According to TIQAL’s marketing lead, Stephany Martinez Borrero, the demand for Daruma Software is particularly high in Spanish-speaking countries, whose highly regulated environments make companies value TIQAL’s offering.
Setting foot abroad
Despite similarities between Latin American markets, IT companies need to adapt their practices if they want to become successful exporters. As Marco Stefanini points out, “each country has its own particularities and challenges.” This cultural adaptation involves often underestimated costs, such as having to share revenues with a foreign partner that brings its local knowledge.
Once a company reaches a certain scale and starts running international operations on its own, it also needs to be prepared to hire foreign workers with an understanding of each country’s business practices and language. In the case of Stefanini, it operates across 31 languages and more than 7,500 of its 18,400 staffers are based outside Brazil.
Since hiring abroad can be challenging, those who can afford to do so often acqui-hire foreign competitors to kickstart their local operations. This is one of the most visible costs of growing a multinational software company, but it should not overshadow other quasi-mandatory expenses that are required at earlier stages. For instance, a newcomer to exporting will need to invest in attending events to get noticed by analysts and potential clients, and may want to work with strategic consultants in advance of its participation in trade shows.
Luckily enough, most Latin American countries have umbrella booths at major tech events — when they are not holding their own showcases. Those actions are often coordinated by national IT trade organizations, working hand in hand with their country’s export promotion agency. It is for instance the case in Colombia, with Fedesoft and ProColombia, as well as in Brazil, with Brasscom and Softex working together with Apex. In addition, Fedesoft also joined forces with its Argentine counterpart CESSI to jointly promote IT and outsourcing companies in their respective countries.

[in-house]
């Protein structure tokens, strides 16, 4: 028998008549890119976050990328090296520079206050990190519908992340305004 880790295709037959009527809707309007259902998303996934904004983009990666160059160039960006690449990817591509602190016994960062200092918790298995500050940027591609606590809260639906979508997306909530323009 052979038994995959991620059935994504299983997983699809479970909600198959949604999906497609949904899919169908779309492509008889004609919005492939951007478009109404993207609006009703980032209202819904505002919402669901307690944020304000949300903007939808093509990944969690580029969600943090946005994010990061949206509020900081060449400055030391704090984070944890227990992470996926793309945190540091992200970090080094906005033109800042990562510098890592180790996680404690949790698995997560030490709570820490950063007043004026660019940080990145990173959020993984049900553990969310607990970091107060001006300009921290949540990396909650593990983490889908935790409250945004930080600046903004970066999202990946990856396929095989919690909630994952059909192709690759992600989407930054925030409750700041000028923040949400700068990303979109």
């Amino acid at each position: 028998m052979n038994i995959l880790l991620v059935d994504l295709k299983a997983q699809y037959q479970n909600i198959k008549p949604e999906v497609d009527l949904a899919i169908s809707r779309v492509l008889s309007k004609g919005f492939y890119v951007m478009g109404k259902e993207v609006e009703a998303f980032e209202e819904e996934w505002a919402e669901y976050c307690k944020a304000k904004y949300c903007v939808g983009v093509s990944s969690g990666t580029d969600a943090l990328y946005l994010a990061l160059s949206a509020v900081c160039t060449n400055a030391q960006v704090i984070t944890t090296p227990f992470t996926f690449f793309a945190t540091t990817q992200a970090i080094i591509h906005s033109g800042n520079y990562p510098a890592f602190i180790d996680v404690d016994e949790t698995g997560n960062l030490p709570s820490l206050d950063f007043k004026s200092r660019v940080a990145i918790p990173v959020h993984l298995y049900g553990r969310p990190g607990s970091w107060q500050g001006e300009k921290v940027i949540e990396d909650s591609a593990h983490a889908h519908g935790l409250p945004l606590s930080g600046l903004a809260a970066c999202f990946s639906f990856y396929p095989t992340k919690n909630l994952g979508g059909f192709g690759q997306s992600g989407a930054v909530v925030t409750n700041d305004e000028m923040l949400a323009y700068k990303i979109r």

A long-haul effort
According to Marco Stefanini, the way Brazil was perceived as an IT player was undoubtedly the main challenge facing the country’s exporters. “Brazil is often called ‘the hidden treasure’ precisely because other countries underestimate the ability of its IT companies, unlike what happens with India, for instance, which did a great job at marketing,” he explains. In that context, he describes the work that Apex and others have been doing as “fundamental,” although he insists it is a long process that requires continuity.
Promotion aside, Latin American IT companies can also benefit from other actions led at the country or regional level, for instance to boost the workforce’s English proficiency and to sign more trade agreements. All of this takes time, which leads Stephany Martinez Borrero to share this piece of advice with Latin American IT companies that are keen to start exporting: “Don’t believe the process is immediate,” she warns.
This is true of collective efforts, but also of the R&D investments each company needs to make to develop innovative and competitive solutions. Ultimately, the key to becoming a successful exporters is to “offer a differentiated product that manages to truly add value to the customers the company wants,” she concludes.